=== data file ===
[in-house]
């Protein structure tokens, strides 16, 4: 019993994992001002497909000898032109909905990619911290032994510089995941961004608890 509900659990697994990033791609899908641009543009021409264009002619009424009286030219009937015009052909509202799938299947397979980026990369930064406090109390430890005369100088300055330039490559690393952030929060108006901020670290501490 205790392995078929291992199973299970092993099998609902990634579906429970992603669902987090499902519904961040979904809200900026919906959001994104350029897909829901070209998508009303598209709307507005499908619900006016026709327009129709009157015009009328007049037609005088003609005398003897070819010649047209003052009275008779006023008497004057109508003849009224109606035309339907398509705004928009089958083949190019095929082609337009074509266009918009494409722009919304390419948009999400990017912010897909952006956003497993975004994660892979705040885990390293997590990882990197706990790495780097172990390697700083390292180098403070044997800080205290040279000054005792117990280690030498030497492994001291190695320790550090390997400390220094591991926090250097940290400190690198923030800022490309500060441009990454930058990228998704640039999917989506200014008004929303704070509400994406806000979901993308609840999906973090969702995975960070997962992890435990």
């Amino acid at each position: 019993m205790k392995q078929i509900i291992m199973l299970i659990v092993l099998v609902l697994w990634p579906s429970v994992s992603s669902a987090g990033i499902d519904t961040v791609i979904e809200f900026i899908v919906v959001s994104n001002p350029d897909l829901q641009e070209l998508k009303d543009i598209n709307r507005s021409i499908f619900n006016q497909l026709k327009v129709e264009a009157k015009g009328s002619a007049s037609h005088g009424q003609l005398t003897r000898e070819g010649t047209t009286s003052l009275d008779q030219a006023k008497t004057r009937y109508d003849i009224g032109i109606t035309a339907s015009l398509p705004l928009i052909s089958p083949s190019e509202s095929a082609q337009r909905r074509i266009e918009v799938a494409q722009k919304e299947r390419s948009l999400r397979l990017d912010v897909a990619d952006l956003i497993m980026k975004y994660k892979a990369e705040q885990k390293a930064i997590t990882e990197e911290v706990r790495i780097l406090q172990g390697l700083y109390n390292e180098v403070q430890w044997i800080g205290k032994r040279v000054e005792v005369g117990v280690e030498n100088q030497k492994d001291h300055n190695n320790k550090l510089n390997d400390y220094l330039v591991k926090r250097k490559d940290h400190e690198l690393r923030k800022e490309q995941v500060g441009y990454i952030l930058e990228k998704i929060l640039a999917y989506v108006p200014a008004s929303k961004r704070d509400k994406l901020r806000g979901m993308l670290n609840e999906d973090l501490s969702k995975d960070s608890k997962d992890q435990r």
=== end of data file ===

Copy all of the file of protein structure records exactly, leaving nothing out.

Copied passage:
[in-house]
């Protein structure tokens, strides 16, 4: 019993994992001002497909000898032109909905990619911290032994510089995941961004608890 509900659990697994990033791609899908641009543009021409264009002619009424009286030219009937015009052909509202799938299947397979980026990369930064406090109390430890005369100088300055330039490559690393952030929060108006901020670290501490 205790392995078929291992199973299970092993099998609902990634579906429970992603669902987090499902519904961040979904809200900026919906959001994104350029897909829901070209998508009303598209709307507005499908619900006016026709327009129709009157015009009328007049037609005088003609005398003897070819010649047209003052009275008779006023008497004057109508003849009224109606035309339907398509705004928009089958083949190019095929082609337009074509266009918009494409722009919304390419948009999400990017912010897909952006956003497993975004994660892979705040885990390293997590990882990197706990790495780097172990390697700083390292180098403070044997800080205290040279000054005792117990280690030498030497492994001291190695320790550090390997400390220094591991926090250097940290400190690198923030800022490309500060441009990454930058990228998704640039999917989506200014008004929303704070509400994406806000979901993308609840999906973090969702995975960070997962992890435990």
């Amino acid at each position: 019993m205790k392995q078929i509900i291992m199973l299970i659990v092993l099998v609902l697994w990634p579906s429970v994992s992603s669902a987090g990033i499902d519904t961040v791609i979904e809200f900026i899908v919906v959001s994104n001002p350029d897909l829901q641009e070209l998508k009303d543009i598209n709307r507005s021409i499908f619900n006016q497909l026709k327009v129709e264009a009157k015009g009328s002619a007049s037609h005088g009424q003609l005398t003897r000898e070819g010649t047209t009286s003052l009275d008779q030219a006023k008497t004057r009937y109508d003849i009224g032109i109606t035309a339907s015009l398509p705004l928009i052909s089958p083949s190019e509202s095929a082609q337009r909905r074509i266009e918009v799938a494409q722009k919304e299947r390419s948009l999400r397979l990017d912010v897909a990619d952006l956003i497993m980026k975004y994660k892979a990369e705040q885990k390293a930064i997590t990882e990197e911290v706990r790495i780097l406090q172990g390697l700083y109390n390292e180098v403070q430890w044997i800080g205290k032994r040279v000054e005792v005369g117990v280690e030498n100088q030497k492994d001291h300055n190695n320790k550090l510089n390997d400390y220094l330039v591991k926090r250097k490559d940290h400190e690198l690393r923030k800022e490309q995941v500060g441009y990454i952030l930058e990228k998704i929060l640039a999917y989506v108006p200014a008004s929303k961004r704070d509400k994406l901020r806000g979901m993308l670290n609840e999906d973090l501490s969702k995975d960070s608890k997962d992890q435990r």